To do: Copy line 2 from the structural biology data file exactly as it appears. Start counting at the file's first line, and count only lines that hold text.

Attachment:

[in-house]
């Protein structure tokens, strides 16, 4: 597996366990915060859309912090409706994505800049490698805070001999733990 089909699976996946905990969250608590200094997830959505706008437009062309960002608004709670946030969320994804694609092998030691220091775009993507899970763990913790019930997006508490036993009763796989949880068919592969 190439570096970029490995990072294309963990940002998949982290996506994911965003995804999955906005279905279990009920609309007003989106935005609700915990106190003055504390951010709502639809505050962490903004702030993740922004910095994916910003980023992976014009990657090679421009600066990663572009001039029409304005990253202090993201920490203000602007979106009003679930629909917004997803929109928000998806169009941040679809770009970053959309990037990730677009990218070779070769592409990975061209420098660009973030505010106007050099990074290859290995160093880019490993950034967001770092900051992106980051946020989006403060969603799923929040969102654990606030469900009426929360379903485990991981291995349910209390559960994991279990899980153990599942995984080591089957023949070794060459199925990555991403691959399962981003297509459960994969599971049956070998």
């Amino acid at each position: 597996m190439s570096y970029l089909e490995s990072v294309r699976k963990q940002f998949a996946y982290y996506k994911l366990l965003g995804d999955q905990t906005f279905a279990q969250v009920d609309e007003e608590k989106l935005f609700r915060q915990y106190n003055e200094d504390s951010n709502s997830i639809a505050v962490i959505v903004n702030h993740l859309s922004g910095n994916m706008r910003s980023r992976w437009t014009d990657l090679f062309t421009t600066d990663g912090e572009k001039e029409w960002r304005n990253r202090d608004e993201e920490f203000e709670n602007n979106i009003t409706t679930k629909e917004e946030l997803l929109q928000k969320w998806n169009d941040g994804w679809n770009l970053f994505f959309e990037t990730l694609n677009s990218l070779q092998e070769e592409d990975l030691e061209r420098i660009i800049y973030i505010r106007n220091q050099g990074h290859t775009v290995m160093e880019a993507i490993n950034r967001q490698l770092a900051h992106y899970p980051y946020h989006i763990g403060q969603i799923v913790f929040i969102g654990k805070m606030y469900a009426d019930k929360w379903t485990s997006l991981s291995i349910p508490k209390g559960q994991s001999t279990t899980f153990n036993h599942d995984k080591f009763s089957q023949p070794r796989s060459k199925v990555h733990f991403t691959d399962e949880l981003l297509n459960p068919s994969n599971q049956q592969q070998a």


């Protein structure tokens, strides 16, 4: 597996366990915060859309912090409706994505800049490698805070001999733990 089909699976996946905990969250608590200094997830959505706008437009062309960002608004709670946030969320994804694609092998030691220091775009993507899970763990913790019930997006508490036993009763796989949880068919592969 190439570096970029490995990072294309963990940002998949982290996506994911965003995804999955906005279905279990009920609309007003989106935005609700915990106190003055504390951010709502639809505050962490903004702030993740922004910095994916910003980023992976014009990657090679421009600066990663572009001039029409304005990253202090993201920490203000602007979106009003679930629909917004997803929109928000998806169009941040679809770009970053959309990037990730677009990218070779070769592409990975061209420098660009973030505010106007050099990074290859290995160093880019490993950034967001770092900051992106980051946020989006403060969603799923929040969102654990606030469900009426929360379903485990991981291995349910209390559960994991279990899980153990599942995984080591089957023949070794060459199925990555991403691959399962981003297509459960994969599971049956070998």